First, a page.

As we gently amble towards winter and most of the fruit trees have finished doing what they do, it’s timely to consider the garden chore of pruning.
Pruning does a few things in a garden. Firstly it encourages fresh new growth, particularly in the spring. Secondly it allows air and light to circulate, particularly in those bushy plants where mould and disease may be prevalent. Thirdly it’s great for shaping growth, particularly plants such as native pittosporum, which can otherwise can become large and ungainly.
Fruit trees are probably the first candidate for pruning, particularly after fruiting, to help control any form of bacterial disease or canker and promote new growth. While we love to chip and retain the clippings in the form of compost, any growth showing signs of disease such as canker or leaf curl should be disposed of (ie the dump or incineration) and not retained in the garden via compost or chipping.
A sharp pair of secateurs is ideal on stems and small branches up to around 10mm thick, ensuring the stem is cut near a node or close to the trunk. Pruning larger branches may require some specialised equipment, especially if these need to be pruned at height. If using a hand saw, it’s often best to undercut a branch some distance from the intended final cut, then remove most of the foliage, then cut it again at the intended place, so as not to damage or rip the bark. Any major cuts should be sealed with pruning compound, but as the former TV gardening personality James Sterling used to say (anyone remember his slightly laconic Scottish accent?), simply dab on a bit of acrylic paint.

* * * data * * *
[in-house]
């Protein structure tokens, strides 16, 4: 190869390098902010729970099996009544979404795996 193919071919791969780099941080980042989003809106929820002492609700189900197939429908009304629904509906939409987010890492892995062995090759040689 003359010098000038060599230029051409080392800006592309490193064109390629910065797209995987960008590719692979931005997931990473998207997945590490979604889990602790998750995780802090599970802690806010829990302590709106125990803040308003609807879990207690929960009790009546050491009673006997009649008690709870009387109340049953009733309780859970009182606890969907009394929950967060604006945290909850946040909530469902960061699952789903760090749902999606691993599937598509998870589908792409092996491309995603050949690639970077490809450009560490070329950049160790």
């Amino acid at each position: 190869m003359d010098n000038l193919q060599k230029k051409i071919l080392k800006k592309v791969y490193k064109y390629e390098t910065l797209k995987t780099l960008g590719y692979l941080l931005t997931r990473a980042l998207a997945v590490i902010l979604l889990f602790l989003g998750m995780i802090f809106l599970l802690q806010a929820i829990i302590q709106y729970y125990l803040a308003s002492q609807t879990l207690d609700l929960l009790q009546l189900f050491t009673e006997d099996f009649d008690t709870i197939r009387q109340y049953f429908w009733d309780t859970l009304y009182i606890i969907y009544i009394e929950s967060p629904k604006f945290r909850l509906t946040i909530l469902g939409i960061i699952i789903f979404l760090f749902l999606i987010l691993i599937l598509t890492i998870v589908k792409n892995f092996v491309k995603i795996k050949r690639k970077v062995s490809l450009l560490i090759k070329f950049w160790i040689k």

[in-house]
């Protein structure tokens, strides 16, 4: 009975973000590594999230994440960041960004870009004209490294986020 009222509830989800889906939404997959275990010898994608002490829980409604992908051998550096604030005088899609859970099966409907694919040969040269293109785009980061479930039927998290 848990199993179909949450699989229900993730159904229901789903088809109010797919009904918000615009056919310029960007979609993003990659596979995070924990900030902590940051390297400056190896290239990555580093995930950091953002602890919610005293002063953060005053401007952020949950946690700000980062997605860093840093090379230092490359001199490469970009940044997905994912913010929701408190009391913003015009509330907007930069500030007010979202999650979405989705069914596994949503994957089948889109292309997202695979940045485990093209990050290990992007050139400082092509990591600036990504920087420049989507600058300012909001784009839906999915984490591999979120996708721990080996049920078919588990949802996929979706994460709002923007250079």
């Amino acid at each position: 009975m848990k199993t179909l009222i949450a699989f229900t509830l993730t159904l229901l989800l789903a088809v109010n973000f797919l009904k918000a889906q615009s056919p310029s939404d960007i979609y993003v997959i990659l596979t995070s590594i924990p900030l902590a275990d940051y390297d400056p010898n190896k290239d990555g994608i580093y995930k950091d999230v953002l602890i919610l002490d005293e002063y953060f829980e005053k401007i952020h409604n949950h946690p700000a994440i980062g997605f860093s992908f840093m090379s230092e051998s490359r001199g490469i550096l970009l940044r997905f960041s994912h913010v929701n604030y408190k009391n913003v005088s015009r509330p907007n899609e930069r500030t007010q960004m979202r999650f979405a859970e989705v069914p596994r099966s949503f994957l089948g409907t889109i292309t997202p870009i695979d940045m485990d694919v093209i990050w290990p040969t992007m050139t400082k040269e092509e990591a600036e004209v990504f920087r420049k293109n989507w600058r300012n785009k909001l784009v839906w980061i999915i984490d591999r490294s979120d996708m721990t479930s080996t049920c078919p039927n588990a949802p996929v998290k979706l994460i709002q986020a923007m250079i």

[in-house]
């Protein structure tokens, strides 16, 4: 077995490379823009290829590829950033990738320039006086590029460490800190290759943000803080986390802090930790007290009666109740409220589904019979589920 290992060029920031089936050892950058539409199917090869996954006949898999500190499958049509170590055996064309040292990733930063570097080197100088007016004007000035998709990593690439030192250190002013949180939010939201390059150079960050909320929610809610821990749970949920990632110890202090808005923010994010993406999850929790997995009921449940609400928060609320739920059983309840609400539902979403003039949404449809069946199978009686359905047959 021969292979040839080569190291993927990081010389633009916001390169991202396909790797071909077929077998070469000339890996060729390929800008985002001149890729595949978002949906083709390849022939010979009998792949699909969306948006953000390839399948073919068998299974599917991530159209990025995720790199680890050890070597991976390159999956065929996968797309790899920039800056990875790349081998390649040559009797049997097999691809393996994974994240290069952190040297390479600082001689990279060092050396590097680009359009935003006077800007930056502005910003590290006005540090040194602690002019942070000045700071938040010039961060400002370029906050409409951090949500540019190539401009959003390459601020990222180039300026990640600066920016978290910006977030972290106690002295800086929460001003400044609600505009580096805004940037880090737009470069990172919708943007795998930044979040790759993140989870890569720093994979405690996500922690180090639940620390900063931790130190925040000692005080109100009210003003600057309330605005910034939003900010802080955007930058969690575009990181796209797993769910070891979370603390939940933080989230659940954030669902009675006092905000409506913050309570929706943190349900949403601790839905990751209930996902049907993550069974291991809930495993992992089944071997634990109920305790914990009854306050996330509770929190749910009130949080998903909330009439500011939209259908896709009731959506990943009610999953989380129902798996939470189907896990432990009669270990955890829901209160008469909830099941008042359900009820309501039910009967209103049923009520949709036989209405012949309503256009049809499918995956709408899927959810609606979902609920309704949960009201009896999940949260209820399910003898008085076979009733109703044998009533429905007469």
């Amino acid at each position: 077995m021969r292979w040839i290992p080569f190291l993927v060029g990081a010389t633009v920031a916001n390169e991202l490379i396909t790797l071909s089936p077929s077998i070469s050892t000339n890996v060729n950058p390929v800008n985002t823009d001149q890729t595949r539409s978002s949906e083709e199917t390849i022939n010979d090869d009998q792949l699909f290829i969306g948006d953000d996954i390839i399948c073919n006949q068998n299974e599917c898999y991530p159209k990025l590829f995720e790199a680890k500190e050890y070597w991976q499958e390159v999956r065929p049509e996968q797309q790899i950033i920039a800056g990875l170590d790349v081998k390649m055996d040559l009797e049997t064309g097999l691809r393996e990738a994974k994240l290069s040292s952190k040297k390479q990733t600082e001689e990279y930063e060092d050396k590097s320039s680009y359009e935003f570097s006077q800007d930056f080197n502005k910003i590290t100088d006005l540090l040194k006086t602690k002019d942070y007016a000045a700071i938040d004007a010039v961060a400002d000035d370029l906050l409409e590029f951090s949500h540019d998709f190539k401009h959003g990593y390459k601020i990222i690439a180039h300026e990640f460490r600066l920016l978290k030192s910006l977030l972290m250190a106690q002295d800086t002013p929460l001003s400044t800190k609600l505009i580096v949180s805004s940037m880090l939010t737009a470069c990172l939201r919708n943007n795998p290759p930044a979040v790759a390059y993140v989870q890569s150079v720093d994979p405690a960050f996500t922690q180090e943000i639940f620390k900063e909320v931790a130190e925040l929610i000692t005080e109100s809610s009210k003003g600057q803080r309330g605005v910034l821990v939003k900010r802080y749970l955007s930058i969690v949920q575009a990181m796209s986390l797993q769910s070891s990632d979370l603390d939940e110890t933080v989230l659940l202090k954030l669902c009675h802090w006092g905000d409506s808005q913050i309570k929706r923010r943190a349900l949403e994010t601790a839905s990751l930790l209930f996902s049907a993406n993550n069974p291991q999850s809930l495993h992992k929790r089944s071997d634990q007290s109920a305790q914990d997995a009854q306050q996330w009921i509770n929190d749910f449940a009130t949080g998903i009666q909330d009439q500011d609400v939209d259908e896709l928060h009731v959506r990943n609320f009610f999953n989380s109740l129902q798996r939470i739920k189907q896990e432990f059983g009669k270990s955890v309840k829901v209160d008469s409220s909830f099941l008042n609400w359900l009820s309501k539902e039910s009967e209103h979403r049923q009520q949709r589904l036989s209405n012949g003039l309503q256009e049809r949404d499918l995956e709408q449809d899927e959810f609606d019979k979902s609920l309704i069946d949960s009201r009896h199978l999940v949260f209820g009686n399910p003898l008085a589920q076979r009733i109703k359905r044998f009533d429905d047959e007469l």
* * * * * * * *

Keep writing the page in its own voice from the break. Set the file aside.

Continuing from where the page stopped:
We have a range of pruning equipment and chippers (there’s more suggestions for chipping at our blog post http://bit.ly/UHHz8mh ) so please check out our webpage http://www.upperhutthire.co.nz/product-category/projects/gardening/